by James Alan Gardner
Avon, 1997, ISBN 1-56865-378-6
A book review by Elisabeth Carey
Some five hundred years in the future, humans are part of the League of Peoples, and exploring space in ftl ships. The Admiralty discovered some while back that the deaths of Explorers during planetary explorations caused an unacceptable amount of damage to ship morale, and found a way to avoid the problem. Now, all Explorer Corps members are to varying degrees deformed--not drastically, not enough that their effectiveness is impaired, but enough so that other crew members will view them as imperfect and won't identify with them. They're expendable. (All of their deformities and imperfections are quite fixable with 25th century technology; people whose deformities and imperfections are bad enough that they aren't potential Explorers get their problems completely fixed, up to normal 25th century standards of perfection. None of these techniques are available to people whose imperfections fall in the range that leaves them useful as Explorers.)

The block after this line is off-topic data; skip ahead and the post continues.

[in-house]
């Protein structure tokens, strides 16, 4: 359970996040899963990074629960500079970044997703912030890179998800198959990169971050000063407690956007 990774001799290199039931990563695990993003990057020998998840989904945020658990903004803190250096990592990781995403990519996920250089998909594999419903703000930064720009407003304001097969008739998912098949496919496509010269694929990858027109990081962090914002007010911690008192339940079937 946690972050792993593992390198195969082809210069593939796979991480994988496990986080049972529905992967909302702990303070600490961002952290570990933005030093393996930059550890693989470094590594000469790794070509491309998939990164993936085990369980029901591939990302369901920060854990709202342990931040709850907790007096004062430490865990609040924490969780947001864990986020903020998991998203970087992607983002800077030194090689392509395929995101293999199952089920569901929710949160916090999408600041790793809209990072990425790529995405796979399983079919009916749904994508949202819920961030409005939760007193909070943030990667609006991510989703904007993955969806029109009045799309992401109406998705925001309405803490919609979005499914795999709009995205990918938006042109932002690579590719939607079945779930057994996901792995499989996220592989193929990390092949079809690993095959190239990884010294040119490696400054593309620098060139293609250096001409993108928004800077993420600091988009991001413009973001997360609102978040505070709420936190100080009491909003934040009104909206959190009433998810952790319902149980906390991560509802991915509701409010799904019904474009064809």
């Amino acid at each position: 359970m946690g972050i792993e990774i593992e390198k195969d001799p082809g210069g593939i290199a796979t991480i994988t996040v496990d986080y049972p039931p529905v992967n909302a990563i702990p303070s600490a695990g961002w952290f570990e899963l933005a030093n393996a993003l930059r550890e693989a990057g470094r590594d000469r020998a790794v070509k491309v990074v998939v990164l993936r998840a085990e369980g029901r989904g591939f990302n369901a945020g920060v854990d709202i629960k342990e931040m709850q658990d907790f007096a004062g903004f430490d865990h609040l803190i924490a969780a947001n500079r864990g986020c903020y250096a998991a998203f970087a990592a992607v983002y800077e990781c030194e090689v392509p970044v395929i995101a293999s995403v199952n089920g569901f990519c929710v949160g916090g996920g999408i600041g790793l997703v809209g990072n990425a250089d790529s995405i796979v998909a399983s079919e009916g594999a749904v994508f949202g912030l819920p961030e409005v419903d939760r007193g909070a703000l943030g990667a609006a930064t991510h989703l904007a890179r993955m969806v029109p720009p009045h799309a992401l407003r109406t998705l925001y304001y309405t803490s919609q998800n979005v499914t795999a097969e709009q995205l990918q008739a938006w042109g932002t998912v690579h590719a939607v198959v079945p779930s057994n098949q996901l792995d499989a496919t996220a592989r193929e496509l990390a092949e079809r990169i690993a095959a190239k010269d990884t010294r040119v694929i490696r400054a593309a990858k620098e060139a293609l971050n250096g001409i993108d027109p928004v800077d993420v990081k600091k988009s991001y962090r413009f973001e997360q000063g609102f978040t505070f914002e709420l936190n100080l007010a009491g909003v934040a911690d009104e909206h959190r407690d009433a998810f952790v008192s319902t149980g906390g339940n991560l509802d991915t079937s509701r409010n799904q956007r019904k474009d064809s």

Expendability in the eyes of their fellow crew members is important because nearly all Explorers eventually die, or at least disappear, during Landings on new worlds.
The narrator and heroine of this story is Festina Ramos, whose deformity consists of a large birthmark on her face. She and her partner, Yarrun Derigha (who has a missing jawbone), are assigned to escort an admiral on an exploration of Melaquin, a planet from which no one has ever returned in forty years of attempts at exploration. The admiral, it seems, is also expendable.
What follows is an interesting adventure of no very great depth. The mystery of why no one has ever come back from Melaquin is solved within a couple of paragraphs of the party setting foot on the planet, and the mystery of the planet itself takes not much longer. That leaves only the question of what Festina's going to do about it. An enjoyable book, but I'm discouraged rather than encouraged by the fact that there are apparently now several sequels to it.